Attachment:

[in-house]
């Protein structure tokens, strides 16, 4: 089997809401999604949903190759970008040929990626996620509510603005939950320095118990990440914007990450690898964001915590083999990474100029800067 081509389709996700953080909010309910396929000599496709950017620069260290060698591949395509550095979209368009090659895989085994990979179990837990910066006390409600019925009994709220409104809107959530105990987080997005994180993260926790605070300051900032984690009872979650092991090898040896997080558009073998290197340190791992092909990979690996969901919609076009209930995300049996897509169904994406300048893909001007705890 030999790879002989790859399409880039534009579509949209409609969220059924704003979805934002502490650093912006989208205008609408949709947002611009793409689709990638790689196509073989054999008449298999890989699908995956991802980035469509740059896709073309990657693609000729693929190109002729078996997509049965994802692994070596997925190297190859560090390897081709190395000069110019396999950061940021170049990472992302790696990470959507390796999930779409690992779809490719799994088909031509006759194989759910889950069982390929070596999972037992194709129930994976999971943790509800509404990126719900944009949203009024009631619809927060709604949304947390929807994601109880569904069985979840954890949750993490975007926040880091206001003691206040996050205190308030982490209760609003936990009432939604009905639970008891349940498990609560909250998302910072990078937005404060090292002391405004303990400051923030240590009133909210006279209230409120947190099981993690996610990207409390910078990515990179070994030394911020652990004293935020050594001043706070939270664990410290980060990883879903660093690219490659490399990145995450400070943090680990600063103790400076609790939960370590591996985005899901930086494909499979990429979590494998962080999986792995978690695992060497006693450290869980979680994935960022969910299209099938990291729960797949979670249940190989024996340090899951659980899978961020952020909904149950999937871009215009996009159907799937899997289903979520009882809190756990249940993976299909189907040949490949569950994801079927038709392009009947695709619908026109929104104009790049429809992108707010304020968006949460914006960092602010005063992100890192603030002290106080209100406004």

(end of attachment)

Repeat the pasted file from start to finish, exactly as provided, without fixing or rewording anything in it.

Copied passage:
[in-house]
């Protein structure tokens, strides 16, 4: 089997809401999604949903190759970008040929990626996620509510603005939950320095118990990440914007990450690898964001915590083999990474100029800067 081509389709996700953080909010309910396929000599496709950017620069260290060698591949395509550095979209368009090659895989085994990979179990837990910066006390409600019925009994709220409104809107959530105990987080997005994180993260926790605070300051900032984690009872979650092991090898040896997080558009073998290197340190791992092909990979690996969901919609076009209930995300049996897509169904994406300048893909001007705890 030999790879002989790859399409880039534009579509949209409609969220059924704003979805934002502490650093912006989208205008609408949709947002611009793409689709990638790689196509073989054999008449298999890989699908995956991802980035469509740059896709073309990657693609000729693929190109002729078996997509049965994802692994070596997925190297190859560090390897081709190395000069110019396999950061940021170049990472992302790696990470959507390796999930779409690992779809490719799994088909031509006759194989759910889950069982390929070596999972037992194709129930994976999971943790509800509404990126719900944009949203009024009631619809927060709604949304947390929807994601109880569904069985979840954890949750993490975007926040880091206001003691206040996050205190308030982490209760609003936990009432939604009905639970008891349940498990609560909250998302910072990078937005404060090292002391405004303990400051923030240590009133909210006279209230409120947190099981993690996610990207409390910078990515990179070994030394911020652990004293935020050594001043706070939270664990410290980060990883879903660093690219490659490399990145995450400070943090680990600063103790400076609790939960370590591996985005899901930086494909499979990429979590494998962080999986792995978690695992060497006693450290869980979680994935960022969910299209099938990291729960797949979670249940190989024996340090899951659980899978961020952020909904149950999937871009215009996009159907799937899997289903979520009882809190756990249940993976299909189907040949490949569950994801079927038709392009009947695709619908026109929104104009790049429809992108707010304020968006949460914006960092602010005063992100890192603030002290106080209100406004």